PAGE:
Yesterday, the EU Parliament and Council agreed on new rules on transparency and targeting of political advertising. The Parliament was able to secure a publicly accessible library of online political advertising, but targeting political messages based on the individual preferences, weaknesses, situation and personality of every user will remain legal (so-called surveillance advertising).
Patrick Breyer, EU lawmaker and digital freedom fighter for the Pirate Party, who co-negotiated the regulation in the Civil Liberties Committee (LIBE), takes stock:
“The targeting rules are a farce. The digital manipulation of elections in the style of Cambridge Analytica, targeted disinformation before referendums such as Brexit, contradictory election promises to different voter groups – all of this remains legal. Anti-democratic and anti-european movements will benefit most: they can continue to use surveillance advertising to target hate messages and lies at voters who are susceptible to them in order to undermine our democracy. Here, the short-sighted self-interest of those in power and the surveillance capitalist interests of big tech have combined to create a toxic mixture for democracy.”
The agreed targeting rules in detail:
- The existing prohibition in the Digital Services Act of analysing the user’s political opinion, sexual orientation or health for advertising purposes remains in place. In practice, however, political advertising tends to be based on matching interests and other correlations, which remains legal. Even Cambridge Analytica did not analyse the political opinion of users before Trump’s election as US president, but rather their personalities.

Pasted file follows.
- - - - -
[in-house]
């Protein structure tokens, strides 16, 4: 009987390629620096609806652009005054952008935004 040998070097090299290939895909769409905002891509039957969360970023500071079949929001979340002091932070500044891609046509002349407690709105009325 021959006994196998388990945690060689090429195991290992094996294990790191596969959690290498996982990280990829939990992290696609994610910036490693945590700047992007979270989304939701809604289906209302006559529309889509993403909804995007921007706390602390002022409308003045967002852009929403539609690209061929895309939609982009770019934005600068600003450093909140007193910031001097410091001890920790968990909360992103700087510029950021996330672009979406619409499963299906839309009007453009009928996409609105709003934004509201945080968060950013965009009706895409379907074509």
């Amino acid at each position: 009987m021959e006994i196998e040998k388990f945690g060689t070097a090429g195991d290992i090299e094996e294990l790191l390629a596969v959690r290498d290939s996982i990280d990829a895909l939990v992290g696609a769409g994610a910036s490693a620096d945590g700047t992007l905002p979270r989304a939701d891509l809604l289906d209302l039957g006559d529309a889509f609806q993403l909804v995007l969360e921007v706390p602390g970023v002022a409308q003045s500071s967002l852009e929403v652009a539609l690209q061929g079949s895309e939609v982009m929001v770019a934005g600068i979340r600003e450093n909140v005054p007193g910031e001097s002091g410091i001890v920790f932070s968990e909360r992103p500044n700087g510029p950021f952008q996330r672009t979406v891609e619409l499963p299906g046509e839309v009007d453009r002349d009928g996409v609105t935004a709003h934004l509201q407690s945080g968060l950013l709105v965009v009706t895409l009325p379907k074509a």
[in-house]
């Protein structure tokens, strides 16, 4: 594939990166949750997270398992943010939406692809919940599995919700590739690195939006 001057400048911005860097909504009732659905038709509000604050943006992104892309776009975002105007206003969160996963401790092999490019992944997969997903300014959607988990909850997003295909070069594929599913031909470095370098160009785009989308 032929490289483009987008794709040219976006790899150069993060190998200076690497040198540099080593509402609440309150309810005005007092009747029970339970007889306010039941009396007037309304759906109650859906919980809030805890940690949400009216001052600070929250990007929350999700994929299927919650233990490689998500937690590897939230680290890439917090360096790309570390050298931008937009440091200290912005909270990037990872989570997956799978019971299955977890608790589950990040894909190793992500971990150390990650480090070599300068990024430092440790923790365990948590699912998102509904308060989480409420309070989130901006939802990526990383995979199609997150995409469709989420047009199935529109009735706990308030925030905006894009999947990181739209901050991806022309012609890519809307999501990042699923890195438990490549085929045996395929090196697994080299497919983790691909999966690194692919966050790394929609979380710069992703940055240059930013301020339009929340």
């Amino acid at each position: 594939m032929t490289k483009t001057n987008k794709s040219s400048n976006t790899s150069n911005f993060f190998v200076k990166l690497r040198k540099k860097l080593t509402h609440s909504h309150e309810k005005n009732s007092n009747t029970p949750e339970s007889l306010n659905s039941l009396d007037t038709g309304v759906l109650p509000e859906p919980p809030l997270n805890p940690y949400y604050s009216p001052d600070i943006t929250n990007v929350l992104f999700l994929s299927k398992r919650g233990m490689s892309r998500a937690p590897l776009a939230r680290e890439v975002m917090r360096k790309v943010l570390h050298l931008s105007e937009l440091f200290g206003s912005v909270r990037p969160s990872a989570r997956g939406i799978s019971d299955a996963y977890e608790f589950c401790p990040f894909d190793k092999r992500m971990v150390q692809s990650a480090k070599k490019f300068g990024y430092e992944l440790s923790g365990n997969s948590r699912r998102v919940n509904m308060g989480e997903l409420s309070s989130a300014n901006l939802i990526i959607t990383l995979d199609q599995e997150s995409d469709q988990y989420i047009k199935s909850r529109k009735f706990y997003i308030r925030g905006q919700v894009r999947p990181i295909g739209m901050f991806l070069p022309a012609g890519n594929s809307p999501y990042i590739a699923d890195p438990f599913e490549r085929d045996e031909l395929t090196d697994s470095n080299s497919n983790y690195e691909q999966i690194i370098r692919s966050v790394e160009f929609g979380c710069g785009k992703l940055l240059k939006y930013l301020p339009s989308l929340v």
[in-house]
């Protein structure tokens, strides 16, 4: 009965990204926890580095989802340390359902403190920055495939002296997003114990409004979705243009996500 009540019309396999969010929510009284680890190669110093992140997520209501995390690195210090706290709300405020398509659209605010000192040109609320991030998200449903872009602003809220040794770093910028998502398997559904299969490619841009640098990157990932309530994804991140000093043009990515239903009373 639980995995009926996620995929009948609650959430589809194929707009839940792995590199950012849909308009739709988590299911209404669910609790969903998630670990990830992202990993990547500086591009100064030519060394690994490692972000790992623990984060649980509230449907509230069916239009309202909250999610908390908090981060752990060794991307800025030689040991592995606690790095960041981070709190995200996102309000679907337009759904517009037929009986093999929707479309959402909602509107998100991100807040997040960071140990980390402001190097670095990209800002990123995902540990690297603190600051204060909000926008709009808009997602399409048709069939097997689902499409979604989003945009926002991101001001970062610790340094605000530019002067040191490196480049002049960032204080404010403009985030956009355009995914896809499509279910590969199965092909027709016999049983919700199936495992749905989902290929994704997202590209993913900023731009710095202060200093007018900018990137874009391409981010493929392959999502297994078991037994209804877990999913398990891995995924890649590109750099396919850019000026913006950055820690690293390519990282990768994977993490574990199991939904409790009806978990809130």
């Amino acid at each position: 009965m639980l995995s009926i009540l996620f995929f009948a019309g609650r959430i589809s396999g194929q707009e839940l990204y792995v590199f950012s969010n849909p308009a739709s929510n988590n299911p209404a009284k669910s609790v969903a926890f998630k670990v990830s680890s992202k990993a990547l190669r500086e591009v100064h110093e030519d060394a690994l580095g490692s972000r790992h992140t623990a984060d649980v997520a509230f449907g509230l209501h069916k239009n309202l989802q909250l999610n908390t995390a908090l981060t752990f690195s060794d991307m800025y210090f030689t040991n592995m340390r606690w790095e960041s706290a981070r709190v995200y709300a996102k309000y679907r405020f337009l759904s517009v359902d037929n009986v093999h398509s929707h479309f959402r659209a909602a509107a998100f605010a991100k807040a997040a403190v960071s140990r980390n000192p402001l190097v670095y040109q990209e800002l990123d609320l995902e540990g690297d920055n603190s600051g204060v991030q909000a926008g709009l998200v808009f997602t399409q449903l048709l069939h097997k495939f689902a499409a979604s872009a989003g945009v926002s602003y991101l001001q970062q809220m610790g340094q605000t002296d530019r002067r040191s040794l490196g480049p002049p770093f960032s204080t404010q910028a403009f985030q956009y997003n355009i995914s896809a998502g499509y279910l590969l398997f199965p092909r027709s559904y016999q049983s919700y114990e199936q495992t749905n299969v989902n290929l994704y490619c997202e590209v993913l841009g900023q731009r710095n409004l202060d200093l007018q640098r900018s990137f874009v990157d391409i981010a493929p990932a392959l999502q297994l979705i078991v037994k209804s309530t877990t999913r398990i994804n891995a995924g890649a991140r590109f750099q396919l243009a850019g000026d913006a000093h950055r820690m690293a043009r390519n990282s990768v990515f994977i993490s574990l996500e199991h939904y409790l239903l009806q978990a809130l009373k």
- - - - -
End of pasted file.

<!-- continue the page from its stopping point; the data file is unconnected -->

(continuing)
- The user consent already required under the General Data Protection Regulation (GDPR) remains a precondition for being allowed to tailor political advertising to the individual situation of the user and profiling their digital lives. Surveillance data from third-parties may not be used. For the first time, Parliament could implement a ban on annoying consent banners if the user rejects personalised political advertising via their browser settings (“do not track”). Parliament was also able to ensure that consent to political surveillance advertising may not be made a precondition for accessing websites (“tracking walls”).
“Every user will be able to decide in favour of or against political surveillance advertising,” explains Breyer. “In the best-case scenario, yesterday’s agreement heralds the beginning of the end of annoying cookie banners and tracking walls. We can build on this foundation in the ePrivacy negotiations and extend these rules to all banners. In the worst case scenario, the new rules will be undermined by suggestively designed consent banners and consent clauses hidden deep in terms and conditions. Letting individual internet users decide on the protection of democratic elections is a dangerous failure of the legislator, for which the EU Commission and EU governments are responsible.”
The new rules will come into force in 2025.